Its music streaming market is dominated by players such as Apple Music, Google Play, France’s Deezer and Simfy Africa, with only a few local operators such as mobile phone operator’s MTN and Cell C with MTN Music+ and Black.

Internet and entertainment firm Naspers also recently launched music streaming platform Joox, from China’s Tencent, in which it holds a 33 percent stake.

In its filing to list its shares, Spotify said its operating loss widened to 378 million euros ($465.32 million) in 2017 from 349 million euros.

($1 = 0.8123 euros)

 

(Reporting by Nqobile Dludla; editing by Jason Neely and Pritha Sarkar)

 

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2017 Top African Finance Ministers

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finance

Economic and finance ministries from West and East African have set the standard for 2017’s API. Ten countries from the region have mastered macroeconomic balance with growth rates above 5% that outpace their demographic growth. Burkina Faso topped the list with 53%, followed by Senegal with 52%, Tanzania with 48%, Ethiopia with 47%, Kenya with 46%, Rwanda with 45%, Niger and Guinea with 43%, Cote d’Ivoire with a 42% growth rate, and Togo with 41%.

The API was extended in 2017 to include all African countries, instead of only those in the CFA zone, or the central and west regions, as was the case in previous editions. API 2017 also saw the inclusion of a new category for evaluation: the digital financial infrastructure worth 40% of a country’s mark, along with endogenous factors 30%, and institutional and fiscal frames, worth 30%. Although growth was substantial last year, financial website Financial Afrik warns that unless African countries can maintain growth of over 10% for over a decade there will not be any major development in the country.

Leading the pack

Topping the list of Africa’s best finance ministers is Burkina Faso’s Minister of Economy, Finance and Development Rosine Sori-Coulibaly. In office since January 2016, Sori-Coulibaly has been working to reduce the weight of current expenditure in the state budget, and has also allowed the public greater access to small business loans. She is joined by Senegal’s Amadou Ba, who brought about an increased cycle of growth garnered by the country since 2014. Third on the list is Philip Mpango, the appointed minister of finance in Tanzania since 2015. Mpango continues to create structural reforms in the country to finance free education and complete the nationalization of precious stones.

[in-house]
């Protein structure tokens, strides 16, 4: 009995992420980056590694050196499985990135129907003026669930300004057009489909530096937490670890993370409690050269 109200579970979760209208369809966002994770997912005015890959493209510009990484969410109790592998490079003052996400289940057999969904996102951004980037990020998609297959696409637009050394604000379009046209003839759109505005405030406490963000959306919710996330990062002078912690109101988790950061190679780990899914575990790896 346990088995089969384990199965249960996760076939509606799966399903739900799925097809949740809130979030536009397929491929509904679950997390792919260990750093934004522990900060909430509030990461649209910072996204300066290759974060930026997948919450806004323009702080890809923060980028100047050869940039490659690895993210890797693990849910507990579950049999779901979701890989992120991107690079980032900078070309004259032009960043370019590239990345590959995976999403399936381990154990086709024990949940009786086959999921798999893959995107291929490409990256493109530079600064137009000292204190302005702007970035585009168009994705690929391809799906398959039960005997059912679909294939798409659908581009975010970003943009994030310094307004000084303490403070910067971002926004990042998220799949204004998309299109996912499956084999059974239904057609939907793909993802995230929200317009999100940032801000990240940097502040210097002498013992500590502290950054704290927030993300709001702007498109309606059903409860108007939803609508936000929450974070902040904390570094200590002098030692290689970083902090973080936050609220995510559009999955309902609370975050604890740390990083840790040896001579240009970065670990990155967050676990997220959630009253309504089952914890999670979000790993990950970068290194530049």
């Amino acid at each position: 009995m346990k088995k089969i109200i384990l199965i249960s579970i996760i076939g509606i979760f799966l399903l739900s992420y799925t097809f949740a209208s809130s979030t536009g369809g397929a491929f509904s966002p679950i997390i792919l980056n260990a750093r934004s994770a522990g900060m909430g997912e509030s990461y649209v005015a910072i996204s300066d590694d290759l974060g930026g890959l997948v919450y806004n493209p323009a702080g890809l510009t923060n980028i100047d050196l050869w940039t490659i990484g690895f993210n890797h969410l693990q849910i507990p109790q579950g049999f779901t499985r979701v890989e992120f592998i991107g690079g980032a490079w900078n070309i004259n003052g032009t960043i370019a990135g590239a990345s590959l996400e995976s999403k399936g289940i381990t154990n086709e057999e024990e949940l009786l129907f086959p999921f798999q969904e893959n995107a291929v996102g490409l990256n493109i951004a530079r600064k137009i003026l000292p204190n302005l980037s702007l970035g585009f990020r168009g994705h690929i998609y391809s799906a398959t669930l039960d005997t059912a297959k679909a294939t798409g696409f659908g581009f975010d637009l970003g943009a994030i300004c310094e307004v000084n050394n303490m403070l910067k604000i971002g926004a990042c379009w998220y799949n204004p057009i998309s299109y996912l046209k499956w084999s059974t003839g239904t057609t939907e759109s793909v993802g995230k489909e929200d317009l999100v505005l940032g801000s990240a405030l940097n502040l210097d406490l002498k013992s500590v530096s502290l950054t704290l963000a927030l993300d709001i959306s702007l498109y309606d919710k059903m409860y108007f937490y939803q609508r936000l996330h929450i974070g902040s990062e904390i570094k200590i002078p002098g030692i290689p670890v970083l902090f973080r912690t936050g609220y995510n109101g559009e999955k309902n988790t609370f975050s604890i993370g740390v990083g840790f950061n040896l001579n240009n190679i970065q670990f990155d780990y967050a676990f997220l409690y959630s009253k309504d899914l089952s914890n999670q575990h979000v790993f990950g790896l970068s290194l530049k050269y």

Other ministers of note include Ethiopia’s Abraham Tekeste, who is in charge of the implementation of a five-year-plan in the country to display a GDP growth of 11% per year. Over this period, industrial growth is set at 24% per year. Minister of Finance in Kenya Henry K. Rotich is at the root of several in-depth reforms in the East African country. Advocating for diversification, Rotich faces the challenge of financing Kenya’s public external debt. Rwanda’s Minister of Finance and Economic Planning Claver Gatete has distinguished himself in the rationalization of current expenditures, the implementation of innovative policies and the facilitation of procedures for economic operators.

Implementing policies

Rounding out the top ten is Niger’s Hassoumi Masaoudou, who has been minister of finance since 2016 and has the challenge of financing the Economic and Social Development Plan for Niger from 2017 to 2021. In a tense security environment Financial Afrik reports the first year of the plan has been quite successful. Guinea’s Malado Kaba has inherited several major infrastructure projects and is the first Guinean appointed minister of finance to obtain satisfactory results in regard to funding. Former head of the Ivorian Treasury, Cote d’Ivoire’s Adama Kone has reconciled the imperative of controlling the budget with the need for growth. The current cocoa crisis has not broken this balance and Ivorian fundamentals remain strong. Minister of Economy and Finance in Togo since 2015, Sani Yaya’s great challenge remains to restructure the country’s debt and to mobilize funds for development programs. In the two years as finance minister, Yaya’s results have awarded him respect.

Digital Financial Infrastructure

The API identifies four determinants that favor the construction of digital financial infrastructure in African countries. Innovation centers, the organization of public dialogues on financial and regulatory technologies, a national tool for digital verification of identity and the creation of a digital environment secure enough to experiment with the offer of innovative financial services. Both Kenya and Senegal scored highly in this area with both countries developing incubators of technological innovation, such as, spaces for co-creation between entrepreneurs and accelerators of enterprise. Also standing out in this area are Cote d’Ivoire, Senegal, Tanzania and Togo, thanks to the organization of public dialogues on the future of finance, financial regulation and inclusion.